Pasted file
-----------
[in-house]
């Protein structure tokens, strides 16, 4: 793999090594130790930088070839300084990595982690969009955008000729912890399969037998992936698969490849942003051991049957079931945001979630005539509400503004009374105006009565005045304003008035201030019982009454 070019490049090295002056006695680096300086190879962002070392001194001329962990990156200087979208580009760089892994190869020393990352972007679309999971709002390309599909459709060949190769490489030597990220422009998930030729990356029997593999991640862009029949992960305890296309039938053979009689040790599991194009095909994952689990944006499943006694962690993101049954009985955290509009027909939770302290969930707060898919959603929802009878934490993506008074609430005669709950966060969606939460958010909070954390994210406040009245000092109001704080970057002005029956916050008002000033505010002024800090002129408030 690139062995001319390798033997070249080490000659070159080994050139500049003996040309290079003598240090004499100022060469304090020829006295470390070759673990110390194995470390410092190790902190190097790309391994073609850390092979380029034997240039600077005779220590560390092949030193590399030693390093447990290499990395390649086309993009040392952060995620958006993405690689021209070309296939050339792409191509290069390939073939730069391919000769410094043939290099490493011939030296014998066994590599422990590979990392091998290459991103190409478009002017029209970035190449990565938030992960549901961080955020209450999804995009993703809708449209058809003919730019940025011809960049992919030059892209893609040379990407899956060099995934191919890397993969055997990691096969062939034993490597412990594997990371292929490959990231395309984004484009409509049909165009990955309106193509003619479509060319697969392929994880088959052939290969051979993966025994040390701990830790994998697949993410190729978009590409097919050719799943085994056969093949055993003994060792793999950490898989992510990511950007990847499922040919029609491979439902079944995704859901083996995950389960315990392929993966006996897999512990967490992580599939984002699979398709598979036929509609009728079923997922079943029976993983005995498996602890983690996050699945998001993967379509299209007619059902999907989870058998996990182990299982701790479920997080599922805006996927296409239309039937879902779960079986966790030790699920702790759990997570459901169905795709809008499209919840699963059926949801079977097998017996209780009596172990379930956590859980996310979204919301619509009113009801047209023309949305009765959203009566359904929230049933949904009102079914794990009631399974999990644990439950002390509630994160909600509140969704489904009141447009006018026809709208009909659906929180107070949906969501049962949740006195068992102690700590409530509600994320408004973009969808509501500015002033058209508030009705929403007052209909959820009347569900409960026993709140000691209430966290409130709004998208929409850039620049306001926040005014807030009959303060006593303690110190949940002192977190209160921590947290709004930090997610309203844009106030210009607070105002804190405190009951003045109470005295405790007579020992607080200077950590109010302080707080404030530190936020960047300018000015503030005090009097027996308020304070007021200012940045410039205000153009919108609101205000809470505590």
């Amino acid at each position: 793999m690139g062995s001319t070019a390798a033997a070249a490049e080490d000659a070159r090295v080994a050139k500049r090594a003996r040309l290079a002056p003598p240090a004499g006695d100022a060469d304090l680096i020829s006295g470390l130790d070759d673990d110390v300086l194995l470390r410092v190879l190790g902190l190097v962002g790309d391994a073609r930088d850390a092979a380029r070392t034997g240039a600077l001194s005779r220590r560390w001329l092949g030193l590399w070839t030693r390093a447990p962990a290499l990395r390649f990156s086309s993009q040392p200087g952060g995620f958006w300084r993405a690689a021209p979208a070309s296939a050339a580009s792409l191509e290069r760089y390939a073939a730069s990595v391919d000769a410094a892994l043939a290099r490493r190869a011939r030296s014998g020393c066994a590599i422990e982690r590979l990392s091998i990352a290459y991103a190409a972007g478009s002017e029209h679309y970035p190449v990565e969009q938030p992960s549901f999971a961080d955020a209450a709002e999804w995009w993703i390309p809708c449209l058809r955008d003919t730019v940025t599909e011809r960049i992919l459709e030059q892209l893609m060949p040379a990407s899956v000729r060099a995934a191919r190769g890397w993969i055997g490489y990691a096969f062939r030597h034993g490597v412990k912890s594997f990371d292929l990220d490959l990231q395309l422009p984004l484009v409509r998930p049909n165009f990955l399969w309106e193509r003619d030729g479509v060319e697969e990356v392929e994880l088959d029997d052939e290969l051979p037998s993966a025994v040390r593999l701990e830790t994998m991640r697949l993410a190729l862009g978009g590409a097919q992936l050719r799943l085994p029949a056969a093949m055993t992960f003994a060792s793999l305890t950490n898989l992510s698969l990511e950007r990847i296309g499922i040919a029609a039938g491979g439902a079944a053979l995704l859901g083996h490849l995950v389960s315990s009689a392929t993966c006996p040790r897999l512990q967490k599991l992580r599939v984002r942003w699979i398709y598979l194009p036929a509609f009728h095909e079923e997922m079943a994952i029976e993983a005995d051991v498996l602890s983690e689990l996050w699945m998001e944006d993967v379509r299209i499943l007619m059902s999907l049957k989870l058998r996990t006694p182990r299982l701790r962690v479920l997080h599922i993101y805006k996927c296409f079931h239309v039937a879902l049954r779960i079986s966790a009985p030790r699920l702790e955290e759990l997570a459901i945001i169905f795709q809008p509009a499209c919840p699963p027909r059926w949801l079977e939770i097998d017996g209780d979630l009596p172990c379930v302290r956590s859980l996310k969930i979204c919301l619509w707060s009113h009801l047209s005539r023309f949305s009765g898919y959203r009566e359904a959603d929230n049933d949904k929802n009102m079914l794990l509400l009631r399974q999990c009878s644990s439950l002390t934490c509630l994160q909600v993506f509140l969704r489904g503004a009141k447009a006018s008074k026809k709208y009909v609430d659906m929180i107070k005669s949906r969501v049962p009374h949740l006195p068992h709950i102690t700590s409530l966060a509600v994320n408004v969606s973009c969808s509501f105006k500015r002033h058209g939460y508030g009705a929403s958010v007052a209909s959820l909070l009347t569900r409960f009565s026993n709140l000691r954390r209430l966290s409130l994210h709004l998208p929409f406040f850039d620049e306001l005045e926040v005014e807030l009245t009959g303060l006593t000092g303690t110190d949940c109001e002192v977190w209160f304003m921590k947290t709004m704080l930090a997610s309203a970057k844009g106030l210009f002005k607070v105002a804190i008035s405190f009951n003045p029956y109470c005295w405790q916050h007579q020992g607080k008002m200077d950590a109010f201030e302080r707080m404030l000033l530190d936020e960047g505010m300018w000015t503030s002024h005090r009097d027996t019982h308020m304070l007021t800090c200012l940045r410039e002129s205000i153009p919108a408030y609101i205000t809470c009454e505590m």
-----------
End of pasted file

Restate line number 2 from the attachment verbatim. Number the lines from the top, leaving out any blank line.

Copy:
């Protein structure tokens, strides 16, 4: 793999090594130790930088070839300084990595982690969009955008000729912890399969037998992936698969490849942003051991049957079931945001979630005539509400503004009374105006009565005045304003008035201030019982009454 070019490049090295002056006695680096300086190879962002070392001194001329962990990156200087979208580009760089892994190869020393990352972007679309999971709002390309599909459709060949190769490489030597990220422009998930030729990356029997593999991640862009029949992960305890296309039938053979009689040790599991194009095909994952689990944006499943006694962690993101049954009985955290509009027909939770302290969930707060898919959603929802009878934490993506008074609430005669709950966060969606939460958010909070954390994210406040009245000092109001704080970057002005029956916050008002000033505010002024800090002129408030 690139062995001319390798033997070249080490000659070159080994050139500049003996040309290079003598240090004499100022060469304090020829006295470390070759673990110390194995470390410092190790902190190097790309391994073609850390092979380029034997240039600077005779220590560390092949030193590399030693390093447990290499990395390649086309993009040392952060995620958006993405690689021209070309296939050339792409191509290069390939073939730069391919000769410094043939290099490493011939030296014998066994590599422990590979990392091998290459991103190409478009002017029209970035190449990565938030992960549901961080955020209450999804995009993703809708449209058809003919730019940025011809960049992919030059892209893609040379990407899956060099995934191919890397993969055997990691096969062939034993490597412990594997990371292929490959990231395309984004484009409509049909165009990955309106193509003619479509060319697969392929994880088959052939290969051979993966025994040390701990830790994998697949993410190729978009590409097919050719799943085994056969093949055993003994060792793999950490898989992510990511950007990847499922040919029609491979439902079944995704859901083996995950389960315990392929993966006996897999512990967490992580599939984002699979398709598979036929509609009728079923997922079943029976993983005995498996602890983690996050699945998001993967379509299209007619059902999907989870058998996990182990299982701790479920997080599922805006996927296409239309039937879902779960079986966790030790699920702790759990997570459901169905795709809008499209919840699963059926949801079977097998017996209780009596172990379930956590859980996310979204919301619509009113009801047209023309949305009765959203009566359904929230049933949904009102079914794990009631399974999990644990439950002390509630994160909600509140969704489904009141447009006018026809709208009909659906929180107070949906969501049962949740006195068992102690700590409530509600994320408004973009969808509501500015002033058209508030009705929403007052209909959820009347569900409960026993709140000691209430966290409130709004998208929409850039620049306001926040005014807030009959303060006593303690110190949940002192977190209160921590947290709004930090997610309203844009106030210009607070105002804190405190009951003045109470005295405790007579020992607080200077950590109010302080707080404030530190936020960047300018000015503030005090009097027996308020304070007021200012940045410039205000153009919108609101205000809470505590």